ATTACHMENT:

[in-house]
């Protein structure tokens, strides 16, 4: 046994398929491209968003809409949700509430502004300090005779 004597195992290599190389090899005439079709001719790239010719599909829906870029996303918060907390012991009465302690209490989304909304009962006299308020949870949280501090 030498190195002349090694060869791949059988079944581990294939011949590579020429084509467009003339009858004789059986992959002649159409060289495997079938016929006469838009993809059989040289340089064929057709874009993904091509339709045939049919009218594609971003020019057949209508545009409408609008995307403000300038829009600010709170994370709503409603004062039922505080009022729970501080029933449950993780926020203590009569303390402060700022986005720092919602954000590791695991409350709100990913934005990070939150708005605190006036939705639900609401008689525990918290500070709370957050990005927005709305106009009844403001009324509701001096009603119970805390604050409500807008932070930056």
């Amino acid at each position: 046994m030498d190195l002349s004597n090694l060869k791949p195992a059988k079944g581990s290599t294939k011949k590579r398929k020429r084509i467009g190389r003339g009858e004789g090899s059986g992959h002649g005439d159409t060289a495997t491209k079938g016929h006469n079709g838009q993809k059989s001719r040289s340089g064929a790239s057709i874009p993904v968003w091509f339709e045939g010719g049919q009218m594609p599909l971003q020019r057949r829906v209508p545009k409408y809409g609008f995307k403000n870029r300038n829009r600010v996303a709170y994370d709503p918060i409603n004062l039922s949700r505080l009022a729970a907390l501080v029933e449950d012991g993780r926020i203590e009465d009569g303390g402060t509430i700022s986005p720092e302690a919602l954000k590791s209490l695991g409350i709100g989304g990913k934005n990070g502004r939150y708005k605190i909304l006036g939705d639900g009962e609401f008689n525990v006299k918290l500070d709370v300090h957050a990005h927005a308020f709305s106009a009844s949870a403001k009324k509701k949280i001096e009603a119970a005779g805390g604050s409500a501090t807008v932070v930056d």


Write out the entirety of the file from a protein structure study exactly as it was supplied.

[in-house]
């Protein structure tokens, strides 16, 4: 046994398929491209968003809409949700509430502004300090005779 004597195992290599190389090899005439079709001719790239010719599909829906870029996303918060907390012991009465302690209490989304909304009962006299308020949870949280501090 030498190195002349090694060869791949059988079944581990294939011949590579020429084509467009003339009858004789059986992959002649159409060289495997079938016929006469838009993809059989040289340089064929057709874009993904091509339709045939049919009218594609971003020019057949209508545009409408609008995307403000300038829009600010709170994370709503409603004062039922505080009022729970501080029933449950993780926020203590009569303390402060700022986005720092919602954000590791695991409350709100990913934005990070939150708005605190006036939705639900609401008689525990918290500070709370957050990005927005709305106009009844403001009324509701001096009603119970805390604050409500807008932070930056």
């Amino acid at each position: 046994m030498d190195l002349s004597n090694l060869k791949p195992a059988k079944g581990s290599t294939k011949k590579r398929k020429r084509i467009g190389r003339g009858e004789g090899s059986g992959h002649g005439d159409t060289a495997t491209k079938g016929h006469n079709g838009q993809k059989s001719r040289s340089g064929a790239s057709i874009p993904v968003w091509f339709e045939g010719g049919q009218m594609p599909l971003q020019r057949r829906v209508p545009k409408y809409g609008f995307k403000n870029r300038n829009r600010v996303a709170y994370d709503p918060i409603n004062l039922s949700r505080l009022a729970a907390l501080v029933e449950d012991g993780r926020i203590e009465d009569g303390g402060t509430i700022s986005p720092e302690a919602l954000k590791s209490l695991g409350i709100g989304g990913k934005n990070g502004r939150y708005k605190i909304l006036g939705d639900g009962e609401f008689n525990v006299k918290l500070d709370v300090h957050a990005h927005a308020f709305s106009a009844s949870a403001k009324k509701k949280i001096e009603a119970a005779g805390g604050s409500a501090t807008v932070v930056d």